I've taken to social media and started interviewing South African authors who have participated in the NaNoWriMo writers program.
National Novel Writing Month (NaNoWriMo) is a fun, seat-of-your-pants approach to creative writing. On November 1, participants begin working towards the goal of writing a 50,000-word novel by 11:59 PM on November 30.
I'm Cat Hellisen and I've been failing nanowrimo for about as long as it's been around. I don't consider this a bad thing. I'm a fantasy writer and I work in both long and short formats.
Why did you become a writer?
Complete inability to hold down a real job means I had to pretend to be doing something with my time. You call it watching Supernatural. I call it research.
What is your message and drive behind your writing career.
An understanding that the path is long, rocky, and rutted with failure. You need to keep going despite that.
Your experience in the publishing industry.
I began writing well over a decade ago, but it was only in 2012 (I think, it's all pretty hazy) that I sold my first book. Even though I began writing short stories long before I tackled novels, it's only more recently that I've started making any headway with sales there.
What works have you produced?
My novels are When the Sea is Rising Red, House of Sand and Secrets, Charm, and Beastkeeper, and I have short stories in a host of magazines and anthologies, ranging from Apex and Shimmer and F&SF magazine, to Short Story Day Africa, and Year's Best Weird Fiction II.
When did you start Nano and why do you Nano?
I began Nanoing in the early days of nano and I use it to give me a kick start for a novel idea. Because of the way I work, I've not yet actually won Nano, but that's okay. For me, it's not the point.
Your current Nano project?
I'm playing around with a book about witches and dead angels set in South Africa.
What happens after Nano?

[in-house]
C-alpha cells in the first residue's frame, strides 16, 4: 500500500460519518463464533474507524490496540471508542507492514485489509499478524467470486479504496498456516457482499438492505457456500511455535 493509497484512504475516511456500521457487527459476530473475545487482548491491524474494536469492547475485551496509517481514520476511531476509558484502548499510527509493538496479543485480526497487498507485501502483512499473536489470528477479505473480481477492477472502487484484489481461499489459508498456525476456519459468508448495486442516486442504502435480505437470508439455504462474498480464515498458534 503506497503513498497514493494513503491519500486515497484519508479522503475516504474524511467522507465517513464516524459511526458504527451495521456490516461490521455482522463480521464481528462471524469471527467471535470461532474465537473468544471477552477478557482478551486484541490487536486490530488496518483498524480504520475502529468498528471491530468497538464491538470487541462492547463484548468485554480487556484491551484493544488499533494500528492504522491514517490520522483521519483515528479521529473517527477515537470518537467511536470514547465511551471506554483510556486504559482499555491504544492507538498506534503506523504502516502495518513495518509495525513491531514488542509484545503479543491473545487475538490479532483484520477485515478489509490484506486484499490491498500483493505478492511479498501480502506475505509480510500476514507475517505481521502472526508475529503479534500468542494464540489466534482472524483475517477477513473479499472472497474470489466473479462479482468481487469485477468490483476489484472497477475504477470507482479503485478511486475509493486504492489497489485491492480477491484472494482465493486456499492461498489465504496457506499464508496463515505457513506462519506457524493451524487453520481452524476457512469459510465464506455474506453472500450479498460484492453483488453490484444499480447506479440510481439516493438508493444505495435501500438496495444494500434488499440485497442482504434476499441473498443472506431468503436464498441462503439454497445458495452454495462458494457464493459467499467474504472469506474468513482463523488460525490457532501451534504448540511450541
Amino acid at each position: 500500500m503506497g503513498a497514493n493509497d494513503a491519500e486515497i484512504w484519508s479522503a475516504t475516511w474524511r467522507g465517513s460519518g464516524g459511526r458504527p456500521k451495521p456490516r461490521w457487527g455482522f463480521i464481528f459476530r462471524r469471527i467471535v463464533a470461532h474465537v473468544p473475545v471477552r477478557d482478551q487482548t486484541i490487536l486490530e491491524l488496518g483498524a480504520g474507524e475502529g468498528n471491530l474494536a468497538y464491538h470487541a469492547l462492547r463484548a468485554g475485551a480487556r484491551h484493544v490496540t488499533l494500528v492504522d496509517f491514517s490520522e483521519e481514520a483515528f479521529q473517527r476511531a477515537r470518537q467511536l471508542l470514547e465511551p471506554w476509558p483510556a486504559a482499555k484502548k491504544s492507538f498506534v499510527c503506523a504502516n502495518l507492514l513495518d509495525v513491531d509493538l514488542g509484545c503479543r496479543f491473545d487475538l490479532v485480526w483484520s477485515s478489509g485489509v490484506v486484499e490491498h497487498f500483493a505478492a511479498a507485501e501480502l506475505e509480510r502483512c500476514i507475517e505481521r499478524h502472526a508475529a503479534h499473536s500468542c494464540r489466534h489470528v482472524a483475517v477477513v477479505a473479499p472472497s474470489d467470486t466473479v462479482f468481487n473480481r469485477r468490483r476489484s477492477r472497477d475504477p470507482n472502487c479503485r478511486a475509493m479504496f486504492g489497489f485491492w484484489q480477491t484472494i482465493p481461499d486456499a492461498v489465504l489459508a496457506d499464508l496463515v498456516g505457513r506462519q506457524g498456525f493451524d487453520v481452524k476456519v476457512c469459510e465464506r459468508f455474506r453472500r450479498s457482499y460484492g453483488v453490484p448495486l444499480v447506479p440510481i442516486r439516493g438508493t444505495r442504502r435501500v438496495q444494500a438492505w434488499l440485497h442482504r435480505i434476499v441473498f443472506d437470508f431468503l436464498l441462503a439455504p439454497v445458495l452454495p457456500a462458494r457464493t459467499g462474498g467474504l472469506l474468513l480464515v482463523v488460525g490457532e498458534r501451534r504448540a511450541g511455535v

It gets added to the stockpile of half-written ideas, for when I'm ready to tackle them.
Is there a trick to Nano?
I think the trick, sadly, is not a trick at all. It's sitting down and writing. Or as they call it on Absolute Write forums: BIC (butt in chair)
Writing schedule and positive habits.
This is a tough one. I think there are lots of rules, and people suggest that if you follow them you'll be a good writer. Some say to be like Stephen King and write 2000 words a day, others that you must write daily no matter what, others that you should write only when inspired, etc etc. Find a way that works for you - do it that way until it stops working, then find another way.
best advice you can give new writers that you wish you knew back then.
Don't listen to all that writing advice. Be aware of it, if that helps, but don't let it rule your creative process (maybe your editing process though...). Don't get too hung up on Three Act Structure, or Hero's Journey, or whatever the writing method of the year is. Find good beta-readers. Treat them well. Be a good beta-reader.
favorite genre to read?
Fantasy, of all stripes.
favorite genre to write?
Fantasy, of all stripes.
what is your message/ what are you saying to the world.
I have no message. Messages are boring. If I wanted to send messages I'd put up a billboard.
If not a writer what would you be doing?
Finding a different excuse to read books and watch movies.
where can we connect?
I am @CL_Hellisen on twitter, and my website is cathellisen.com
Carlyle Labuschagne is an award winning South African author working her way into the hearts of international readers .